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May 29, 2020

Three Ways to Use Patents on Amazon to Address Infringement Problems

patent strategies

Although online marketplaces like Amazon provide brands unprecedented growth opportunities, they also give a similar advantage to brand competitors and unauthorized sellers by offering an inexpensive and easy forum to market copycat, competitive, counterfeit, and grey market products. The Vorys eControl Marketplace Solutions Blog has written extensively about how brands can use their trademark rights to protect their reputations and goodwill from the unauthorized sale of counterfeit and grey market products. Brands can also use their patent rights to protect against competitors marketing copycat and competitive products that infringe their patent rights on Amazon. Amazon offers three processes for addressing patent infringement on its marketplace, each with its own advantages and disadvantages. When deciding which Amazon process to use, it helps to understand the types of infringing products at issue and the basics of patent law. Copycat products are infringing products that look like or function similarly to a brand’s products and fall within the scope of the brand’s patent claims. Competitive products are those that are offered by a competitor that may not be an intentional copy, but are still infringing because they fall within the scope of the brand’s patent claims.

Unlike trademarks, which protect a product’s branding, patents protect the innovative structural, functional, or aesthetic aspects of a product. Using patents as a means to stop bad actors on Amazon makes sense primarily when a problematic product functions like the branded product, but is not necessarily being used with the brand’s trademarks and is not simply a grey market product. The U.S. offers three types of patents: (1) utility patents, (2) design patents, and (3) plant patents (which are outside the scope of this discussion). Utility patents protect the functional and structural aspects of an innovative product. Design patents protect the exterior look of a product. Every patent concludes with claims. Patents give their owners the right to exclude others from practicing the invention as defined by the claims, which define the patent owner’s property rights. The claims are what are compared against problematic products to determine infringement.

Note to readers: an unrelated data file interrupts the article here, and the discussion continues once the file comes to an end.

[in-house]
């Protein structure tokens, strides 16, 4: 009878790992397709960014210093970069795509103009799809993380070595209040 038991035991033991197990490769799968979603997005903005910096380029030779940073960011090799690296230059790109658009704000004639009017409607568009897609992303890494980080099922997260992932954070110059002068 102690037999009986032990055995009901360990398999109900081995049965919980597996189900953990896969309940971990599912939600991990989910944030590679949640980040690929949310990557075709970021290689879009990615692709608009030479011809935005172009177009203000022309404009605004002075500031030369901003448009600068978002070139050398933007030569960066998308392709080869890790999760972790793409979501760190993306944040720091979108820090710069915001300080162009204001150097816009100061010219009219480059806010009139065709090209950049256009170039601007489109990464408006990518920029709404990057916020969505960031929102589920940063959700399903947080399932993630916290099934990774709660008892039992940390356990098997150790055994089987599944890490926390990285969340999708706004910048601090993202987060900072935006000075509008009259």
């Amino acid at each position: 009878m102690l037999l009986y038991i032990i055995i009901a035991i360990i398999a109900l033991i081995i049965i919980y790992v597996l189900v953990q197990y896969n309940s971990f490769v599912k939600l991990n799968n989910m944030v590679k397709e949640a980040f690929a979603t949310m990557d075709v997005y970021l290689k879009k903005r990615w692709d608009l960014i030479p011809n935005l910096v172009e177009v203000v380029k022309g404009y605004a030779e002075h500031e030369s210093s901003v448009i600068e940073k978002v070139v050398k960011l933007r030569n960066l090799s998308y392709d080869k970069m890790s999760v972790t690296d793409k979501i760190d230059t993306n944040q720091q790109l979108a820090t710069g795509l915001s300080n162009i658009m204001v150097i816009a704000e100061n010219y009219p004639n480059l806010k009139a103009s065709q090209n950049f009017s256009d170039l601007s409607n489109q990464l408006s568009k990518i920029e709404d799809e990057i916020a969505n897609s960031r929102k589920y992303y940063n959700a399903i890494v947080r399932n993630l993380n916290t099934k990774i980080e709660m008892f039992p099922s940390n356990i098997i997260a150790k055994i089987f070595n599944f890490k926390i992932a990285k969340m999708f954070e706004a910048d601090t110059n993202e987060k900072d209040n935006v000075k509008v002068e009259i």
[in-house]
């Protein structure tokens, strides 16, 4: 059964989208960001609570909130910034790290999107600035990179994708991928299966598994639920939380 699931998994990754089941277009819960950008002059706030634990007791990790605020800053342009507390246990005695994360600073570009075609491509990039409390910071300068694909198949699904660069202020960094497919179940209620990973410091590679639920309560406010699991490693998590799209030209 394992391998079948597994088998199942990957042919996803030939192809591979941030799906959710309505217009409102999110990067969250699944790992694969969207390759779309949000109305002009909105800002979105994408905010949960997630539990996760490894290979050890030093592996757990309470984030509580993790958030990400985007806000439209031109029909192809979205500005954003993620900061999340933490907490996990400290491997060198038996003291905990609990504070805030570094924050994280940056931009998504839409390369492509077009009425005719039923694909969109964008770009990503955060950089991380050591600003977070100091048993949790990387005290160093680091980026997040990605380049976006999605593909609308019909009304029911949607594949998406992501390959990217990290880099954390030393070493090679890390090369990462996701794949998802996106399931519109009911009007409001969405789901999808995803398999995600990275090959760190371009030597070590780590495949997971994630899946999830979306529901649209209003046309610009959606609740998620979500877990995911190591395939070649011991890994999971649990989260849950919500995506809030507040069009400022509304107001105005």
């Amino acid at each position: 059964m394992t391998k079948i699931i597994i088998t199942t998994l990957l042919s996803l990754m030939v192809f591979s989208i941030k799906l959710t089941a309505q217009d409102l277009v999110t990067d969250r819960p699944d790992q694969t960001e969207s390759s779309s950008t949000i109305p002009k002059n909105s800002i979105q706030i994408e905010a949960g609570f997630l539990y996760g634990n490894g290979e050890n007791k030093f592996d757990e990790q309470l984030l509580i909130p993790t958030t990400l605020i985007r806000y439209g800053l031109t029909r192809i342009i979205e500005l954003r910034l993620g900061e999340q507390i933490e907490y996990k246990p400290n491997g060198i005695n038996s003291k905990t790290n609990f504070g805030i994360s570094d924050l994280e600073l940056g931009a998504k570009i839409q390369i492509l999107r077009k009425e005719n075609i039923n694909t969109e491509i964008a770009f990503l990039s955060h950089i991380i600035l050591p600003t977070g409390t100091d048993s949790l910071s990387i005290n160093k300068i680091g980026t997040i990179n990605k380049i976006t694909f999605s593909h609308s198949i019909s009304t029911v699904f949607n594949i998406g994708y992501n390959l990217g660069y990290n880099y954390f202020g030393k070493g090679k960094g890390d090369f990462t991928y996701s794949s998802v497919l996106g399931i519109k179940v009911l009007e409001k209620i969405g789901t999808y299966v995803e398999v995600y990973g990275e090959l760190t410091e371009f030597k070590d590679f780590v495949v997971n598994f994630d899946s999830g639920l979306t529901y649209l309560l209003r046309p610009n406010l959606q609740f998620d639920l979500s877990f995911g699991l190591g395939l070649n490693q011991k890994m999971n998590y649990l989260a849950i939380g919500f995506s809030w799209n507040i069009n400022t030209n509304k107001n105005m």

Amazon purports to take infringement of brands’ intellectual property rights seriously. In practice, enforcing intellectual property rights, especially patent rights, through Amazon’s intellectual property violation procedures can be frustrating. There are three processes for enforcing patents through Amazon, which allow brands to take a scaled approach to patent enforcement on the marketplace.

1. Report Infringement Form via Amazon

The Report Infringement Form may be submitted to Amazon by the patent owner or the owner’s agent with a regular Amazon account. This form may be used to assert a brand’s patent portfolio, including both design and utility patents, against infringing ASINs, such as copycat products, counterfeit products, and competitive products that include all of the elements of the asserted claims (patents cannot be used against grey market products). If Amazon agrees with the patent owner, the products associated with the challenged ASINs will be removed. If sellers relist the removed products under a new ASIN, which is possible, the patent owner will need to submit additional forms against the new ASIN, potentially on repeat. However, such relisting is a violation of Amazon marketplace rules and, when identified, should be addressable by reporting the marketplace violation.

One advantage of this procedure is that the form is relatively simple. A major disadvantage, however, is that the brief description of the infringement is limited to 1,000 characters, and the patent owner cannot attach or link to documents such as claim charts or annotated images. Thus, this procedure may be more useful for design patents than utility patents because the infringement statement is much simpler.

Other major limitations of the Report Infringement Form is that the patent owner is unable to track its progress and, after the form is submitted, the patent owner does not have an opportunity to escalate the infringement allegation unless Amazon requests additional information. Amazon states that its personnel make decisions on infringement within one to two days, but our experience is that these decisions may take a week or longer.

2. Report a Violation via Brand Registry

Patent owners with a Brand Registry account can report violations of their design and utility patent rights via the Report a Violation link in Brand Registry. Similar to the Report Infringement Form, submissions via Brand Registry may be used to target copycat products, counterfeit products, and competitive products that include all of the elements of the asserted claims. If Amazon agrees with the patent owner, the product listings will be removed. If a seller relists the product under a new ASIN, the patent owner will have to make a new submission against the new ASIN.